• Because tile dimensions are nominal, we determine actual dimensions by laying a 6-foot run of tile, including spacers that represent the grout joints (as necessary) on the floor. We total its length and its intermediate lengths. For example two 12-inch tiles plus spacers equals 24 ½-inches; 3-tiles measures 36 5/8-inches, and so on up to 6 tiles. From this total dimension, we can determing how the perimeter cuts will look: wide tiles, thin tiles, or sliver cuts. If the layout shows we’ll end up with slivers, we adjust the grid and re-measure. This way we only end up with sliver cuts in the very worst cases.
  • Tiles should be laid out from the center line of the room so the tiles on the perimeters will all the same. Again the goal is to get as wide a tile on the perimeters as possible. You can start layout with one tile on either side of the center line or you can center a tile on the center line to adjust the size of your perimeter tiles.
  • Next, we re-check layout for squareness in four directions and snap our final set of red chalk lines. We spray the layout lines with clear urethane so they won’t be erased by foot traffic.


Any substrate problems should be identified and remedied by this stage, so the installers can concentrate on setting each tile perfectly flat.

Critical Path. Many tile setters literally work themselves into corners and get trapped waiting for mortar to dry. We avoid this by starting installation on the walls, then counters, then floors. We tile the field first, then do the perimeters. No matter what stage the job is in, we have room to move and work to do.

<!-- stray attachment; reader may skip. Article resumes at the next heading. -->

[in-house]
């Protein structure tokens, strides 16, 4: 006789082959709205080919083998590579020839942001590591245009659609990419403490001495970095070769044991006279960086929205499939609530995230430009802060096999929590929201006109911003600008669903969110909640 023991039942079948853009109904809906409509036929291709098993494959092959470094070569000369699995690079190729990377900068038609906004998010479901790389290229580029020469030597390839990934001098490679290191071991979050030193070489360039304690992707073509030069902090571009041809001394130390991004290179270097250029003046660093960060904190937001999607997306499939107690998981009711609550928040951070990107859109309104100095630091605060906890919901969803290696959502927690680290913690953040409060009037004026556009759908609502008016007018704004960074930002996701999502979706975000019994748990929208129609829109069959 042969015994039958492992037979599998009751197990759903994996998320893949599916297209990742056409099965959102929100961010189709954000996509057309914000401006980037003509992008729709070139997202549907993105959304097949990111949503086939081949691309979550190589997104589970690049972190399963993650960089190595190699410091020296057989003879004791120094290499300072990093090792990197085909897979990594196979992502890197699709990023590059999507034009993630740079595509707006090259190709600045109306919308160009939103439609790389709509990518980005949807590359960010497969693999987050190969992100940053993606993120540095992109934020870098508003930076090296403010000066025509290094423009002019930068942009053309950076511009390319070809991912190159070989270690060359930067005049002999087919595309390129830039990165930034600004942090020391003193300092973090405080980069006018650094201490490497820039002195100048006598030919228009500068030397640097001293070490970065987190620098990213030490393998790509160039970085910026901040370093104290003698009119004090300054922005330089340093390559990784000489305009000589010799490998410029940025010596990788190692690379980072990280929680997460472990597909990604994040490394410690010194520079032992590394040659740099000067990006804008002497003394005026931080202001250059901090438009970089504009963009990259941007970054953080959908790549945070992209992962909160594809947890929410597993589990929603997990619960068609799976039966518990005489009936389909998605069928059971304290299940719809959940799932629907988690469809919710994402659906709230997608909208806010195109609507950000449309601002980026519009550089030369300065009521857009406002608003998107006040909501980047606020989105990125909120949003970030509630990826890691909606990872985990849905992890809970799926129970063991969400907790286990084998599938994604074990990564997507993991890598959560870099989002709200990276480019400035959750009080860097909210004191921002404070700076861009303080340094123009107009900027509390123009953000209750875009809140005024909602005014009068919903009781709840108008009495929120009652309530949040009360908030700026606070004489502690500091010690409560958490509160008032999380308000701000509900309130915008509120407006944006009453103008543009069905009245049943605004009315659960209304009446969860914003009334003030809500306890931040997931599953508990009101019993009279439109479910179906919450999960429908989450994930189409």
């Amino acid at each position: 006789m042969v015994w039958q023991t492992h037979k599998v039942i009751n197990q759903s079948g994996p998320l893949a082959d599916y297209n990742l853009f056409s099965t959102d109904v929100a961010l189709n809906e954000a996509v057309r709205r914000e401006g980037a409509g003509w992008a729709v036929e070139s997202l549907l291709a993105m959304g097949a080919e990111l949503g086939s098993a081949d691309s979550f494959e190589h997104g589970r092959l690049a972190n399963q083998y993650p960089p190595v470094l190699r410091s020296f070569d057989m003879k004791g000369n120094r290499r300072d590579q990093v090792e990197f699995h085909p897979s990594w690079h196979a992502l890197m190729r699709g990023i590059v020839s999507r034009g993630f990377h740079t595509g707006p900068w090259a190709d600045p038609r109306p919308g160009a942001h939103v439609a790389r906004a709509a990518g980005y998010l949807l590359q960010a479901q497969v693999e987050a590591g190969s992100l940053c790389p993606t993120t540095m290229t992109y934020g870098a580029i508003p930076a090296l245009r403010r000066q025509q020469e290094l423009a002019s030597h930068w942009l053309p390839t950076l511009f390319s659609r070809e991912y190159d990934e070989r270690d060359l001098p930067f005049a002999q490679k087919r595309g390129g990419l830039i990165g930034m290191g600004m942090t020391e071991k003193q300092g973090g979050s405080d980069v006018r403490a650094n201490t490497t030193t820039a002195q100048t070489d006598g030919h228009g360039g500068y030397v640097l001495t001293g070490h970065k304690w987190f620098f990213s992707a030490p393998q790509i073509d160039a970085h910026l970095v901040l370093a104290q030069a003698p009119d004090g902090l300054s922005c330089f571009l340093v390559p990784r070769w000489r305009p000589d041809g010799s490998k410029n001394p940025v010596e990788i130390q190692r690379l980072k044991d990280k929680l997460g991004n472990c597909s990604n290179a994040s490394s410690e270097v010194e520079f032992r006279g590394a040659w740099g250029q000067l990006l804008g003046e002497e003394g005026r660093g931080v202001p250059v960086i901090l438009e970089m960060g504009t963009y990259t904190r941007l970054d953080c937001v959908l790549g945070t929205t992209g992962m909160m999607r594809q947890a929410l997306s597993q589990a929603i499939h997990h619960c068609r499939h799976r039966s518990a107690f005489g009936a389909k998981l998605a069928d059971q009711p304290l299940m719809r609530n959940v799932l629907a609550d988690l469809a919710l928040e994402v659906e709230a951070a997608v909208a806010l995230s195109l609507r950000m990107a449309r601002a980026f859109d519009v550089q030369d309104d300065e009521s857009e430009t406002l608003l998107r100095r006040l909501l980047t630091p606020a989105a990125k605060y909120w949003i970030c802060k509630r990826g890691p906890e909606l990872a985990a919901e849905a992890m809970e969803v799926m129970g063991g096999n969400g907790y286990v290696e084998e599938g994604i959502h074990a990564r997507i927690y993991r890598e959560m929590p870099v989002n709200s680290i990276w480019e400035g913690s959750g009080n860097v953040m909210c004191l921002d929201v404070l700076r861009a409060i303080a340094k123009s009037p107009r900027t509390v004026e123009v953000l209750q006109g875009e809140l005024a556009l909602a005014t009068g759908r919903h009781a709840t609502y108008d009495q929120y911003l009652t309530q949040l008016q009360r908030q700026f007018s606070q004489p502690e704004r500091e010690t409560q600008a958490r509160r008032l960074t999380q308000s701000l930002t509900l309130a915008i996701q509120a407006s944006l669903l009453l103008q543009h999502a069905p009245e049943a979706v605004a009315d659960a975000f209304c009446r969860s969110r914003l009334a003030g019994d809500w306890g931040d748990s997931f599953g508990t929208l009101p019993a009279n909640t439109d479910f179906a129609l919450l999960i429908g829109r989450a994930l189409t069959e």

Ceramic, Terra Cotta, & Porcelain. These tiles come with eased edges and typically require a grout joint, which provides some room for error. Still, we lay these pieces flat. If I see lippage, I’ll remove the tile. Even if you can’t see lippage, you can feel it with bare feet, which lowers the quality of our work.

Stone Tiles. This is our specialty. Due to careful prep work, you couldn’t slip a paycheck between our tiled surfaces and a straight-edge.

  • We set the first piece of stone in thinset, then level it in all four directions. We cut a 1- inch by 2-inch “puck” of the same material, making sure it’s the same thickness as the tile we just set.
  • We then affix that puck to the end of a 6-foot level and run it out in four directions from the first tile. If we’ve done our prep work well, when we place the puck on the floor, the level lays flat on our first tile. From this we know that all the tiles between the puck and the first tile will be in plane with the first piece.
  • We use our 3/8-inch by 3/8-inch notched trowels to comb thinset mortar onto the floor.
  • We check each tile that goes in with the level.
  • When we’re done, you can slide the puck across the floor and it’ll slide like it’s on ice, because it won’t hit any uneven edges.

Ti7: The Ti7 takes an innovative new approach to the Titanium hammer. Dead On has come up with a way to bond a steel hammer face to a Titanium hammer body. The result is a hammer that looks and feels pretty darned good. The Ti7 has the same magnetic nail holder as the rest of the Dead On line. It’s mounted on a long black ax handle and is an impressive tool. The suggested retail price on this one is $99.00–not cheap–but right in line for a Titanium hammer.

Romarico Nieto owns Apache Stoneworks, Inc. in Denver, CO. The company specializes in high- end stone and tile work.